Metro, News

University student groups, campus centers gear up for midterm elections

Campus groups work to improve student voter turnout, civic participation

By
Contributing Writer
Tuesday, October 2, 2018

As the Nov. 6 election approaches, the Swearer Center for Public Service is working with the Brown College Democrats, the Brown University Republicans and the Brown Progressive Action Committee to mobilize student voting in an attempt to improve the 13 percent student voter turnout of the 2014 midterms.

The Swearer Center’s voter registration drives now use TurboVote, an online service that helps citizens register to vote and sends absentee ballots to their mailboxes. Over 400 students have signed up for TurboVote since Aug. 1, said Director of Student Development at the Swearer Center Betsy Shimberg.

The Swearer Center will also sponsor a workshop Oct. 9 with R.I. Secretary of State Nellie Gorbea, Shimberg said, adding that Gorbea will bring voting machines with mock ballots with her “so students can actually practice filling in the bubbles and putting (the ballots) in the machines,” which “kind of demystifies ‘What is this voting thing?’”

Shimberg also plans to invite elected officials running for office in uncontested races to speak and meet with small groups of students. Her goal, she said, is to get at least 26 percent of students to vote in this midterm election, which would double the 13 percent of students who voted in the 2014 elections.

The University ranks among Washington Monthly’s “America’s Best Colleges for Student Voting,” a list published in Sept. 2018 of 58 schools that includes Tufts, Northwestern and Harvard. Every school featured on the list satisfied four criteria: participation in Tufts University’s National Study of Learning, Voting and Engagement; enrollment in the ALL IN Campus Democracy Challenge; release of NSLVE data and publication of an ALL IN action plan.

The Swearer Center published a draft of its ALL IN Challenge action plan in May, which focuses on registering and mobilizing voters for the midterm elections, integrating voting and civic engagement into student life and educating the Brown community on “liberal democracy and civic engagement.”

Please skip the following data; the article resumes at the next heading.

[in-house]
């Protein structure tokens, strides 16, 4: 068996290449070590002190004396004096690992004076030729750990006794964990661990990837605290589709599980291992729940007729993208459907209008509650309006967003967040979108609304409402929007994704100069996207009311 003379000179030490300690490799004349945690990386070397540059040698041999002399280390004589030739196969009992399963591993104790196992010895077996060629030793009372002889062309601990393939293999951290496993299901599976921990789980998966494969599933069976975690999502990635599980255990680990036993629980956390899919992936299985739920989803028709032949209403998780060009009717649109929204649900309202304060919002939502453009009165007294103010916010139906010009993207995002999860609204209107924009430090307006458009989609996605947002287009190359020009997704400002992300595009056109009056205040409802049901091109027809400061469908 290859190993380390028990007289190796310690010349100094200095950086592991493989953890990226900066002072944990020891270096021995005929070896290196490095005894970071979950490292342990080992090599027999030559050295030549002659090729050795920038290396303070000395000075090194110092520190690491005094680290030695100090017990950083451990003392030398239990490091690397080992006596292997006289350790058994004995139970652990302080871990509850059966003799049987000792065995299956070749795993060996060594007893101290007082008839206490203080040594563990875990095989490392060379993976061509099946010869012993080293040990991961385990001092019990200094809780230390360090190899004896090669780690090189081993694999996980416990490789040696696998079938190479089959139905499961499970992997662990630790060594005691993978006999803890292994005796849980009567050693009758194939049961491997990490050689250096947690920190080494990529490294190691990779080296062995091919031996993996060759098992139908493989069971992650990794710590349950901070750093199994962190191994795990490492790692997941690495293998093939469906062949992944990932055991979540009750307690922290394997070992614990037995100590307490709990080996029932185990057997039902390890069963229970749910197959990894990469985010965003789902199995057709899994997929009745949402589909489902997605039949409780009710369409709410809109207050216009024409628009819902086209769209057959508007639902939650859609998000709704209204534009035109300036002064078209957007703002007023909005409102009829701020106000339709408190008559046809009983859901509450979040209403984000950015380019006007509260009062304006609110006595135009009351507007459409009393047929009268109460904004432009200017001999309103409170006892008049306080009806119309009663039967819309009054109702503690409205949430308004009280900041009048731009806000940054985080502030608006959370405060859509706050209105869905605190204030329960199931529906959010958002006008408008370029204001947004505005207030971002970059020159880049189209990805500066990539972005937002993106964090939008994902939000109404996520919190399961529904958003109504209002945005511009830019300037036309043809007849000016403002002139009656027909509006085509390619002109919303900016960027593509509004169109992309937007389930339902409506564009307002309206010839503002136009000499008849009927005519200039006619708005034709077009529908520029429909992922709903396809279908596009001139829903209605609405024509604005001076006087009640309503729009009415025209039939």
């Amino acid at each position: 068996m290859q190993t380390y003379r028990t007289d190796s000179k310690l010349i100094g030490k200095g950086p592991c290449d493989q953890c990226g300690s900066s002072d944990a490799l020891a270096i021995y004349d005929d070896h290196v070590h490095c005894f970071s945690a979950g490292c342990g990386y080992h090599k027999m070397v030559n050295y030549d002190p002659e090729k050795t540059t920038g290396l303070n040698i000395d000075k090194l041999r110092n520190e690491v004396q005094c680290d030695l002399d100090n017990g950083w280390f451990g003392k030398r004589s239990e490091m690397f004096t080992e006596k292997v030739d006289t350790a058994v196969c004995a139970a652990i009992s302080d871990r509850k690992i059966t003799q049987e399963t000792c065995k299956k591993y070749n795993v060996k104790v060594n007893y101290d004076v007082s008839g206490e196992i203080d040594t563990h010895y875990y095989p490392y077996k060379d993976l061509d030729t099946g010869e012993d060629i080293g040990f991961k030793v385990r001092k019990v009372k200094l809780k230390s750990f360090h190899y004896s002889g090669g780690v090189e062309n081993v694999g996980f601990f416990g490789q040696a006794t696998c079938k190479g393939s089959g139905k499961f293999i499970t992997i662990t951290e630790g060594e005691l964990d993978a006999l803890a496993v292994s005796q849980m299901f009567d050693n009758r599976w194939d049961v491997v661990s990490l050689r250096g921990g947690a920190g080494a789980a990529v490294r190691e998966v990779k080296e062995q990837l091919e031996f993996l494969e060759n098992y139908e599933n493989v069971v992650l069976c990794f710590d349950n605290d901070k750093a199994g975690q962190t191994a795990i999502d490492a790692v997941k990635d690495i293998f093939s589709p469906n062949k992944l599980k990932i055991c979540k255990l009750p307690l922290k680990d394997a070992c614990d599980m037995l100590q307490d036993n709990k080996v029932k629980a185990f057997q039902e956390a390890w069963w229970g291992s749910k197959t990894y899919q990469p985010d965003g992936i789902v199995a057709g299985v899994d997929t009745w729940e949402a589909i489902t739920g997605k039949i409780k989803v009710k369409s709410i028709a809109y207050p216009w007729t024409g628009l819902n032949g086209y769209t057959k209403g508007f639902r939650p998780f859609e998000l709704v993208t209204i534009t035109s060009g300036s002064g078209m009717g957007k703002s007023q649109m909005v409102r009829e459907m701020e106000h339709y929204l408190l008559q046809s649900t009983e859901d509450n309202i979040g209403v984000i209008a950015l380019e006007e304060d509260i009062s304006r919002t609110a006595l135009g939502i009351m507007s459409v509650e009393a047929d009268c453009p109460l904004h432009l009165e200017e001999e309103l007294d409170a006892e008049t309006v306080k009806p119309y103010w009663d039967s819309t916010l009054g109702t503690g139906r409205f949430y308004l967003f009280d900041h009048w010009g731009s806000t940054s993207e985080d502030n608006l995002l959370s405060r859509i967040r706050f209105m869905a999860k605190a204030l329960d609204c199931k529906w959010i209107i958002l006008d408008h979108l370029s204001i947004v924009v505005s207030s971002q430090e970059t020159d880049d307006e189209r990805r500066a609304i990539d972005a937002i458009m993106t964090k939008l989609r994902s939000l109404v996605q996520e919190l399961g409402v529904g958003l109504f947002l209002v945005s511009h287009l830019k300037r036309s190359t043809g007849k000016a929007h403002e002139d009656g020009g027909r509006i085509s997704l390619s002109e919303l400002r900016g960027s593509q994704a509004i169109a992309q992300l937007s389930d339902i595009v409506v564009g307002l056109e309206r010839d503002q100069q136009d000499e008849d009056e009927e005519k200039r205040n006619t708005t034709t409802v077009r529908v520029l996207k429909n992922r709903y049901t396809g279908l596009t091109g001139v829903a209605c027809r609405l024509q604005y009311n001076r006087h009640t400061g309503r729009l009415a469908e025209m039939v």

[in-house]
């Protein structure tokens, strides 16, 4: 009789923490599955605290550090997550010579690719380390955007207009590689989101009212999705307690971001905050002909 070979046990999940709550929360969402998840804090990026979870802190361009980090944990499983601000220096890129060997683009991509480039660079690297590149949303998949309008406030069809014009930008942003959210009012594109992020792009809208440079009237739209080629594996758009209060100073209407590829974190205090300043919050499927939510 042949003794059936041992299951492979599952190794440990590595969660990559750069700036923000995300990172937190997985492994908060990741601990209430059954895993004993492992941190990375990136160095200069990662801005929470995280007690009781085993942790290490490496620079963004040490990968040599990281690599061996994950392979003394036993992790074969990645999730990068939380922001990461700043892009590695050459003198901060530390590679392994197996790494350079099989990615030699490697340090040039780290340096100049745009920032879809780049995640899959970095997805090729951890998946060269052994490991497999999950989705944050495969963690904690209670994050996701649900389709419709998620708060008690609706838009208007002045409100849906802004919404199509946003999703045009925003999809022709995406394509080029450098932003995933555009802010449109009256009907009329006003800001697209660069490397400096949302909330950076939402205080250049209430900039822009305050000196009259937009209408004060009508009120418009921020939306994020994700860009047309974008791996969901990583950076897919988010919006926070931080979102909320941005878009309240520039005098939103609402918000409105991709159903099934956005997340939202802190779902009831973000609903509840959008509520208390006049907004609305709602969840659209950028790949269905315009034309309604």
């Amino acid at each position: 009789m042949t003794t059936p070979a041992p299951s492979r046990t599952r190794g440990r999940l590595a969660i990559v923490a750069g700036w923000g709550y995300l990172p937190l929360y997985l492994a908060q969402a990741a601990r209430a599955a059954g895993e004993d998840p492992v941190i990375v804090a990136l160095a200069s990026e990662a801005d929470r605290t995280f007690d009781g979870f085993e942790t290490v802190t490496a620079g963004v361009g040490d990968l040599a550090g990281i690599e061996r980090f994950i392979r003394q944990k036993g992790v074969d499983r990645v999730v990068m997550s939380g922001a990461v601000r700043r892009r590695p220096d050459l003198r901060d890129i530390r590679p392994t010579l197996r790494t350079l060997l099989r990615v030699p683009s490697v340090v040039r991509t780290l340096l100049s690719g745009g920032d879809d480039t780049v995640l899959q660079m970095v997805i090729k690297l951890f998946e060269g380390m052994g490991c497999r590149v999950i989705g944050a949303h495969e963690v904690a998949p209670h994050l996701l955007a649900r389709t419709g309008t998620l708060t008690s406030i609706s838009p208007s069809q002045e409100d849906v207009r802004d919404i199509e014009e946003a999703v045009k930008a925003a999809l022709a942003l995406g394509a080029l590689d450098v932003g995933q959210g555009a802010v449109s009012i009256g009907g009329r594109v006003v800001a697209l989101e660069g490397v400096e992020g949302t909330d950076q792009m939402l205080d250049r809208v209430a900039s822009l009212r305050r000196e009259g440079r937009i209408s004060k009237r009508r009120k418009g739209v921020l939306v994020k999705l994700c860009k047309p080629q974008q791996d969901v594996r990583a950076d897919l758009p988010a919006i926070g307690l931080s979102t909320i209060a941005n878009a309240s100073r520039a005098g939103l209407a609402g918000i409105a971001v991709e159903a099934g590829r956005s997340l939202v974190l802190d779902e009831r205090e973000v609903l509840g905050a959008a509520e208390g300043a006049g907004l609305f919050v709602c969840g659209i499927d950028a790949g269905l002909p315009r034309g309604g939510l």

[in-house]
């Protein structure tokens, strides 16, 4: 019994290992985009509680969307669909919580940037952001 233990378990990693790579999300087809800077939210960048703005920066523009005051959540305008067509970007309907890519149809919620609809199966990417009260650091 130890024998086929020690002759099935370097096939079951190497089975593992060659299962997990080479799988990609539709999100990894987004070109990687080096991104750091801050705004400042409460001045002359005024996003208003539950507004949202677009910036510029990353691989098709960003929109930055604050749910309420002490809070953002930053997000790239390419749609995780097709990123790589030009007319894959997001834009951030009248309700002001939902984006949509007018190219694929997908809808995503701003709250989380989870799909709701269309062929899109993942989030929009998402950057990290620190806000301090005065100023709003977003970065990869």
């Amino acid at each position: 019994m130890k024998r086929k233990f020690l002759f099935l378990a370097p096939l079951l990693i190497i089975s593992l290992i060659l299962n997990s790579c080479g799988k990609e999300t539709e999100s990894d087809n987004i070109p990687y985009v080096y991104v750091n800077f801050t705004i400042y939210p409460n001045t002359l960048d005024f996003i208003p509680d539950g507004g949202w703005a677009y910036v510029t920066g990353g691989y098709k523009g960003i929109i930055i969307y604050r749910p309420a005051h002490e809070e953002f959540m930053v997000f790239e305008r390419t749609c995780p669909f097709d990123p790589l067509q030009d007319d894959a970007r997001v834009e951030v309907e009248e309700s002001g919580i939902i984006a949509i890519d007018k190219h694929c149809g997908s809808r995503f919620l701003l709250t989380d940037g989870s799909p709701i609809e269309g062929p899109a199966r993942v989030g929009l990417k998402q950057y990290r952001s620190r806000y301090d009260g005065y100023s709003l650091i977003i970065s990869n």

Based on the NSLVE data for 2014 and 2016, the Swearer Center decided to devote special attention to graduate students and all students in STEM disciplines, “though our 2014 midterm participation was so poor that any generalized turnout efforts will help improve,” according to the plan.

In 2016, 52 percent of Brown undergraduates voted, while only 39.3 percent of Brown graduate students voted. That same year, 33.2 percent of students studying business voted and 40 percent of students studying engineering voted. Those studying environmental sciences and English literature ranked among the highest, with 65.2 percent and 60.1 percent voting participation, respectively, according to the University’s published NSVLE data set.

“People are registered to vote; that’s not it. It’s that they have to care and feel connected in order to vote,” Shimberg said. “How do we educate people so they feel confident in how they’re voting? That’s really on you as a citizen. That’s your privilege.”

Brianna McFadden ’20, secretary of No Labels at the University, said that students “want to be truly informed” before voting, adding that she has noticed “a slight sense of … apathy. … To me what’s important is civic engagement and making sure people are involved in the political process and feel like they have a space to be involved in the political process.”

Julia Kirschenbaum ’19, chair of BPAC, emphasized the importance of viable candidates who connect with young voters in bolstering civic engagement.

“It can be hard to get out and vote when you feel like you don’t identify with the platforms of any of the candidates represented on the ballot. So I think that goes back to ensuring people are running for office who represent us,” she said.

Kirschenbaum also urged out-of-state students who register to vote in Rhode Island to remember that they are likely “transient members of this community,” adding that “we have to listen to the people who actually live here and have been affected by the policies here for years and years and years.”

Shimberg stressed that students, whether they can vote in Rhode Island or not, can create change in the Providence community.

“Voting is one small part of civic engagement,” Shimberg said, adding that the Swearer Center developed a Beyond the Ballot campaign with Generation Citizen to encourage students to stay involved by calling policymakers, attending political board meetings and engaging in conversations with people with whom they might disagree, among other initiatives.